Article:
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Canada’s international climate change investments must address urgent needs of global poor, CARE


Canada needs to shift international funding to help the world’s most vulnerable people who are facing climate change right now, according to international humanitarian organization CARE Canada.

As millions of people are confronted with erratic and extreme weather, Canada’s international climate change investments are falling below international best practice to balance funding between lessening the long-term impact and helping those dealing with a changing climate today.

Ahead of the UN-led COP23 climate change discussions in Bonn, Germany next month, CARE Canada is calling on the Canadian government to detail how it will balance its international commitments to assist those facing climate change today, particularly women and girls.

“The Government of Canada has made significant statements of its desire to help the world’s poor people meet the challenge of climate change. While investments to lessen the long-term effects are important, we can’t forget the need to help people better prepare for food shortages, migration and severe weather today,” says Pierre Kadet, CARE Canada’s senior manager of food security and resilience to climate change.

Under the Paris Agreement on Climate Change, advanced economies agreed to help developing countries bear the cost of confronting climate change, including through balanced investments between long-term mitigation efforts and helping people that are facing the impact of climate change right now. The UK, Australia, Denmark, Ireland, New Zealand, Netherlands, Switzerland and EU institutions have already reached or exceeded 50 per cent of international climate finance to adaptation, or committed to do so.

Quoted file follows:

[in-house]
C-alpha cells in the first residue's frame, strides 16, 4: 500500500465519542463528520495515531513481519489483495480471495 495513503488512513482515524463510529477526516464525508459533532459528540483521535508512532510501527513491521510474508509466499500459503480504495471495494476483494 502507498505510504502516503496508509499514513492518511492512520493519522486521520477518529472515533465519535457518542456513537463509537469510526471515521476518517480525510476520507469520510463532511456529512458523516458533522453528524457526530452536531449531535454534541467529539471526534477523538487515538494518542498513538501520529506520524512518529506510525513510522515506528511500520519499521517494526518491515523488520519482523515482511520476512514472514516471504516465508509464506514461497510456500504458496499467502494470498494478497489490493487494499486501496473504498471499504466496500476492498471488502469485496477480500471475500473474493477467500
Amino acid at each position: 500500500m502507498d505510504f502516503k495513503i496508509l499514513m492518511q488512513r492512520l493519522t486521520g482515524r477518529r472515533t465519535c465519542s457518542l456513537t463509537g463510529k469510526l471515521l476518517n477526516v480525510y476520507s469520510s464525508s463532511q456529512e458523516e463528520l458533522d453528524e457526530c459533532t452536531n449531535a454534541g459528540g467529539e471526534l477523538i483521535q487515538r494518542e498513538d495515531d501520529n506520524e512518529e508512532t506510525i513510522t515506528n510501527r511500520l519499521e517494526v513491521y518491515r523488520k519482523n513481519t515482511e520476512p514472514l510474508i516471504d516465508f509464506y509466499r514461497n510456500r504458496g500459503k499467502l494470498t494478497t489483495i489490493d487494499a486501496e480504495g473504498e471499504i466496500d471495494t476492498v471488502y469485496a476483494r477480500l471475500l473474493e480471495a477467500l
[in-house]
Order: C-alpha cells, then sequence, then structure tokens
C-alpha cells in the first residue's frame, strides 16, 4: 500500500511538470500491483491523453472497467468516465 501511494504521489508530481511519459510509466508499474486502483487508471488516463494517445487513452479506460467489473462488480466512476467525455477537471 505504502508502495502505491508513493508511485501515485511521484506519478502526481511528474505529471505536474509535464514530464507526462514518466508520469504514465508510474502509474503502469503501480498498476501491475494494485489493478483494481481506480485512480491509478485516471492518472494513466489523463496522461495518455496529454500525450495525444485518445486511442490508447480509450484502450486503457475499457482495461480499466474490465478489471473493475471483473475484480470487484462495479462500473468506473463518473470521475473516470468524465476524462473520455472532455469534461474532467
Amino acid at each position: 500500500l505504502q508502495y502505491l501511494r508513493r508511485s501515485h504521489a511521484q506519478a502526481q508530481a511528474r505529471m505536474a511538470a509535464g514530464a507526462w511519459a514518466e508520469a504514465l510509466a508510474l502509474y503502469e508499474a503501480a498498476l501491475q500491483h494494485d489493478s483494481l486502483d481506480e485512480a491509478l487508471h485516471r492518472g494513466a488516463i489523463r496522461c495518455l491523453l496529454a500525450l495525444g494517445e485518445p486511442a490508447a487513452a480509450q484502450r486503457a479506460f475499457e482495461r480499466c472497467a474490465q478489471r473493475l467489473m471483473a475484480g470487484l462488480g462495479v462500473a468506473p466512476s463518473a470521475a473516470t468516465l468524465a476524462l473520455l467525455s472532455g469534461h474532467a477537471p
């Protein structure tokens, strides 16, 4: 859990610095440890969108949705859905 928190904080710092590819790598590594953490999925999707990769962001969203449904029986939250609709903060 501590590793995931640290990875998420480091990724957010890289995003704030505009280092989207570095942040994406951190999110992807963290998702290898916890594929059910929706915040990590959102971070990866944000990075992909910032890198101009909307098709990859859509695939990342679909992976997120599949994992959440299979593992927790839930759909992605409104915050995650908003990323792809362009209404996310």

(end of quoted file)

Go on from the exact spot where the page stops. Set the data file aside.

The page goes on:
In one of his first foreign policy announcements in 2015, Prime Minister Justin Trudeau announced $2.65 billion over five years to help the world’s poorest and most vulnerable people deal with the effects of climate change.

“Canada is back and ready to play its part in combatting climate change, and this includes helping the poorest and most vulnerable countries in the world adapt,” Prime Minister Trudeau said in November 2015.

However, nearly two years later, the government has shown a strong preference for disbursing the funds through loans for long-term mitigation-focussed initiatives.

CARE is concerned that if current trends continue, those facing the immediate impacts of climate change – particularly women and girls – will not benefit from this funding.

“Yes, we need to cut emissions and boost greener development pathways. At the same time, too many women farmers in Africa have told me they’re afraid they won’t be able to feed their kids in the next few months if drought continues,” says Kadet. “There has been little clarity on how Canada’s international climate change investments will help people adapt to climate change, as communities on the front lines struggle to cope with its impacts today. Now that the Government of Canada has released its Feminist International Assistance Policy, we hope to see its intentions and investment plans in this area to be published and made accessible.”

CARE Canada has launched its #CanAdapt campaign to raise awareness of the need for the Government of Canada to balance its international climate change investments to support those directly facing its consequences today.

Through targeted investments in adaptation, the government can build a climate change strategy that improves gender equality and helps reduce the need for humanitarian and emergency support after a crisis. Canadians can learn more at www.care.ca/canadapt.

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To arrange an interview, contact:

Darcy Knoll
Communications Specialist | CARE Canada
darcy.knoll@care.ca | 613-228-5641